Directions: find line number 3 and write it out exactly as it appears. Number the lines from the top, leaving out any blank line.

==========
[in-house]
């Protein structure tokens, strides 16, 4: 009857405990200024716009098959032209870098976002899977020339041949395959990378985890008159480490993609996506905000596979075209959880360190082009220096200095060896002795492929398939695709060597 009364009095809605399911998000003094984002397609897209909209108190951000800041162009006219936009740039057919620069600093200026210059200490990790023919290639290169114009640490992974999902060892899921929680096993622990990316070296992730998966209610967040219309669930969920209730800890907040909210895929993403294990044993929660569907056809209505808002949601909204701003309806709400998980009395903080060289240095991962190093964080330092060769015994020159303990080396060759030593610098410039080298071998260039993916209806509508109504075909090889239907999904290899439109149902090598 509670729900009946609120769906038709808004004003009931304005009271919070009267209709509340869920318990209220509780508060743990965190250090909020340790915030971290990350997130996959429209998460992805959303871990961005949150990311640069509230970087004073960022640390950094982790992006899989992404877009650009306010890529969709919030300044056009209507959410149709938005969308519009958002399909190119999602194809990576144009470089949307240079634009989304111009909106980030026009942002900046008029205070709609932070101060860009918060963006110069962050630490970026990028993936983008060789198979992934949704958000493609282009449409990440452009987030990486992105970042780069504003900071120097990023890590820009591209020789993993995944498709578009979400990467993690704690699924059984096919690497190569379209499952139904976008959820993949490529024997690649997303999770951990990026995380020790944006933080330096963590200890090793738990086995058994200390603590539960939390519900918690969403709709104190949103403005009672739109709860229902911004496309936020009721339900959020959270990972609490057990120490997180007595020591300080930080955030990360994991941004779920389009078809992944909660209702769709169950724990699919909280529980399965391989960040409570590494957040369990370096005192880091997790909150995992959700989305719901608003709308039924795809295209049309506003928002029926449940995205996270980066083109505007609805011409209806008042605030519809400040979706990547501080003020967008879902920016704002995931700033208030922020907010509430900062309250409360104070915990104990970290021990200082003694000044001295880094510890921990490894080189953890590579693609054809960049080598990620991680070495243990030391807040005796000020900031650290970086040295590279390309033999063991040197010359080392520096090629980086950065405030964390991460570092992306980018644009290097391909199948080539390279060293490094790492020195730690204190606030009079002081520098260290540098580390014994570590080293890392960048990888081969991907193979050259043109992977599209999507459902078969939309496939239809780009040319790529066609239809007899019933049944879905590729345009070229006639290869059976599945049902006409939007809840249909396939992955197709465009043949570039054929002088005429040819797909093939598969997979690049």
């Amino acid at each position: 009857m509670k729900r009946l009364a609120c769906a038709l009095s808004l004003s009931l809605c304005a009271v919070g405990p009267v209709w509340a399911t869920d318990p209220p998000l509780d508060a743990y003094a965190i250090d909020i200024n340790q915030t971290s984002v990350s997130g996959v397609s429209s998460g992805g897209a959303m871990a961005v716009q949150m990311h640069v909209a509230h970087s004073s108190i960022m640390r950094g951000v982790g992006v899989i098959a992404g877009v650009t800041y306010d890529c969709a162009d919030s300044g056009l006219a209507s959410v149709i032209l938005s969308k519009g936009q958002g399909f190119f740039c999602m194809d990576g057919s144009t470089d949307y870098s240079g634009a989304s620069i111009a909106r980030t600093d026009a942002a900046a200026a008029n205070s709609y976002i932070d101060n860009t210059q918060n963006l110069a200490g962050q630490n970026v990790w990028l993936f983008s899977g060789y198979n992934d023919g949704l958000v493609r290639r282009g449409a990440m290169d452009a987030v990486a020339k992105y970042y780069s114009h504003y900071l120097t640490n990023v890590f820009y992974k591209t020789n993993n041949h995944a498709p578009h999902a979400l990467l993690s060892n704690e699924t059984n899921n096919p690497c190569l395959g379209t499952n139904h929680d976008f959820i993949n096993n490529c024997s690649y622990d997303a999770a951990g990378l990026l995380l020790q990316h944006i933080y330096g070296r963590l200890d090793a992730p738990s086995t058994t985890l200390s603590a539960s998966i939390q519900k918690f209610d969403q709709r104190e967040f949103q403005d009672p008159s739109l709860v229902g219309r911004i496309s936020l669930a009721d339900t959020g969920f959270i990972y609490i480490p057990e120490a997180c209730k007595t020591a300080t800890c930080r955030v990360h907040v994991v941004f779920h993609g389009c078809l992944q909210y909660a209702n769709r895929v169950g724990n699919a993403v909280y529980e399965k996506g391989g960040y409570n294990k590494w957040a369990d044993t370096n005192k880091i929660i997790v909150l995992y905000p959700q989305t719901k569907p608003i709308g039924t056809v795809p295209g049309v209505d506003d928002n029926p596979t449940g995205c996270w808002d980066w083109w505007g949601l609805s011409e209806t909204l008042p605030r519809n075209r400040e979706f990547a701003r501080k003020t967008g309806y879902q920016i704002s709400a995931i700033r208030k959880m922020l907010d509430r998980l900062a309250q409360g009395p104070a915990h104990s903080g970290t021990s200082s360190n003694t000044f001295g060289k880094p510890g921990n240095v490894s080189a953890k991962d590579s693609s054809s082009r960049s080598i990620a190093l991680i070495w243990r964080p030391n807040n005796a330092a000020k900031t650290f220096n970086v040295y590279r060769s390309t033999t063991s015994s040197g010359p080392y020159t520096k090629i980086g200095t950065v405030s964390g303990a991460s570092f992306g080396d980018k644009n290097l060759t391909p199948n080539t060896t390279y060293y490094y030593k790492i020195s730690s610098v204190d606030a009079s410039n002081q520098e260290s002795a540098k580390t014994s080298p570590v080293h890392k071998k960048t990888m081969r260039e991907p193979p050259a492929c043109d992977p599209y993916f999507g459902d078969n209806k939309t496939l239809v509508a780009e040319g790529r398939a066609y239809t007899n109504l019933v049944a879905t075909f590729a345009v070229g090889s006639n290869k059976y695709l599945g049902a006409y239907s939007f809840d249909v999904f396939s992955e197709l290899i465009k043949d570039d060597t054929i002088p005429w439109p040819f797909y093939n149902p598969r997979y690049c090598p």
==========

């Amino acid at each position: 009857m509670k729900r009946l009364a609120c769906a038709l009095s808004l004003s009931l809605c304005a009271v919070g405990p009267v209709w509340a399911t869920d318990p209220p998000l509780d508060a743990y003094a965190i250090d909020i200024n340790q915030t971290s984002v990350s997130g996959v397609s429209s998460g992805g897209a959303m871990a961005v716009q949150m990311h640069v909209a509230h970087s004073s108190i960022m640390r950094g951000v982790g992006v899989i098959a992404g877009v650009t800041y306010d890529c969709a162009d919030s300044g056009l006219a209507s959410v149709i032209l938005s969308k519009g936009q958002g399909f190119f740039c999602m194809d990576g057919s144009t470089d949307y870098s240079g634009a989304s620069i111009a909106r980030t600093d026009a942002a900046a200026a008029n205070s709609y976002i932070d101060n860009t210059q918060n963006l110069a200490g962050q630490n970026v990790w990028l993936f983008s899977g060789y198979n992934d023919g949704l958000v493609r290639r282009g449409a990440m290169d452009a987030v990486a020339k992105y970042y780069s114009h504003y900071l120097t640490n990023v890590f820009y992974k591209t020789n993993n041949h995944a498709p578009h999902a979400l990467l993690s060892n704690e699924t059984n899921n096919p690497c190569l395959g379209t499952n139904h929680d976008f959820i993949n096993n490529c024997s690649y622990d997303a999770a951990g990378l990026l995380l020790q990316h944006i933080y330096g070296r963590l200890d090793a992730p738990s086995t058994t985890l200390s603590a539960s998966i939390q519900k918690f209610d969403q709709r104190e967040f949103q403005d009672p008159s739109l709860v229902g219309r911004i496309s936020l669930a009721d339900t959020g969920f959270i990972y609490i480490p057990e120490a997180c209730k007595t020591a300080t800890c930080r955030v990360h907040v994991v941004f779920h993609g389009c078809l992944q909210y909660a209702n769709r895929v169950g724990n699919a993403v909280y529980e399965k996506g391989g960040y409570n294990k590494w957040a369990d044993t370096n005192k880091i929660i997790v909150l995992y905000p959700q989305t719901k569907p608003i709308g039924t056809v795809p295209g049309v209505d506003d928002n029926p596979t449940g995205c996270w808002d980066w083109w505007g949601l609805s011409e209806t909204l008042p605030r519809n075209r400040e979706f990547a701003r501080k003020t967008g309806y879902q920016i704002s709400a995931i700033r208030k959880m922020l907010d509430r998980l900062a309250q409360g009395p104070a915990h104990s903080g970290t021990s200082s360190n003694t000044f001295g060289k880094p510890g921990n240095v490894s080189a953890k991962d590579s693609s054809s082009r960049s080598i990620a190093l991680i070495w243990r964080p030391n807040n005796a330092a000020k900031t650290f220096n970086v040295y590279r060769s390309t033999t063991s015994s040197g010359p080392y020159t520096k090629i980086g200095t950065v405030s964390g303990a991460s570092f992306g080396d980018k644009n290097l060759t391909p199948n080539t060896t390279y060293y490094y030593k790492i020195s730690s610098v204190d606030a009079s410039n002081q520098e260290s002795a540098k580390t014994s080298p570590v080293h890392k071998k960048t990888m081969r260039e991907p193979p050259a492929c043109d992977p599209y993916f999507g459902d078969n209806k939309t496939l239809v509508a780009e040319g790529r398939a066609y239809t007899n109504l019933v049944a879905t075909f590729a345009v070229g090889s006639n290869k059976y695709l599945g049902a006409y239907s939007f809840d249909v999904f396939s992955e197709l290899i465009k043949d570039d060597t054929i002088p005429w439109p040819f797909y093939n149902p598969r997979y690049c090598p």